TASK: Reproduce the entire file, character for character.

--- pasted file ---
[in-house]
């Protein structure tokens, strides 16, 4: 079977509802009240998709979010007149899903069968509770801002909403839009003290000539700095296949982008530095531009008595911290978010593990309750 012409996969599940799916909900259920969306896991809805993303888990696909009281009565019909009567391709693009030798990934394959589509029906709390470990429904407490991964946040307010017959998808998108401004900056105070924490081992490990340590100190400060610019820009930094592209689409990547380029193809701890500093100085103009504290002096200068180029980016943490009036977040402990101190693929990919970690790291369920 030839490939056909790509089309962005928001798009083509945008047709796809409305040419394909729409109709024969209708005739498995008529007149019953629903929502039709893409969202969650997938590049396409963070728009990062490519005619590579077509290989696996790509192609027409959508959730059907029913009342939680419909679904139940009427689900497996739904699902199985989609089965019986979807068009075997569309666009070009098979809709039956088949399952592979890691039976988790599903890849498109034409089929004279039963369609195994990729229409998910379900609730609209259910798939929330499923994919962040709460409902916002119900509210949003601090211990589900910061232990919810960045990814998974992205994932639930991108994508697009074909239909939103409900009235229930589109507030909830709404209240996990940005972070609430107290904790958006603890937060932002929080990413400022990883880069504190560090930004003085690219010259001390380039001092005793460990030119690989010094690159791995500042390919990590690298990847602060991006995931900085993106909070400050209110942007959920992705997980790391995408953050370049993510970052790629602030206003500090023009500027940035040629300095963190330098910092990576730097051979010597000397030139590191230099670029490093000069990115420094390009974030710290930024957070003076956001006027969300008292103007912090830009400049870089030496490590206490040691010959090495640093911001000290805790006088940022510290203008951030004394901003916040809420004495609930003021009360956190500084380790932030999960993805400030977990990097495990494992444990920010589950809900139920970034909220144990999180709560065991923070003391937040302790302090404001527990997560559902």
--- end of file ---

[in-house]
């Protein structure tokens, strides 16, 4: 079977509802009240998709979010007149899903069968509770801002909403839009003290000539700095296949982008530095531009008595911290978010593990309750 012409996969599940799916909900259920969306896991809805993303888990696909009281009565019909009567391709693009030798990934394959589509029906709390470990429904407490991964946040307010017959998808998108401004900056105070924490081992490990340590100190400060610019820009930094592209689409990547380029193809701890500093100085103009504290002096200068180029980016943490009036977040402990101190693929990919970690790291369920 030839490939056909790509089309962005928001798009083509945008047709796809409305040419394909729409109709024969209708005739498995008529007149019953629903929502039709893409969202969650997938590049396409963070728009990062490519005619590579077509290989696996790509192609027409959508959730059907029913009342939680419909679904139940009427689900497996739904699902199985989609089965019986979807068009075997569309666009070009098979809709039956088949399952592979890691039976988790599903890849498109034409089929004279039963369609195994990729229409998910379900609730609209259910798939929330499923994919962040709460409902916002119900509210949003601090211990589900910061232990919810960045990814998974992205994932639930991108994508697009074909239909939103409900009235229930589109507030909830709404209240996990940005972070609430107290904790958006603890937060932002929080990413400022990883880069504190560090930004003085690219010259001390380039001092005793460990030119690989010094690159791995500042390919990590690298990847602060991006995931900085993106909070400050209110942007959920992705997980790391995408953050370049993510970052790629602030206003500090023009500027940035040629300095963190330098910092990576730097051979010597000397030139590191230099670029490093000069990115420094390009974030710290930024957070003076956001006027969300008292103007912090830009400049870089030496490590206490040691010959090495640093911001000290805790006088940022510290203008951030004394901003916040809420004495609930003021009360956190500084380790932030999960993805400030977990990097495990494992444990920010589950809900139920970034909220144990999180709560065991923070003391937040302790302090404001527990997560559902």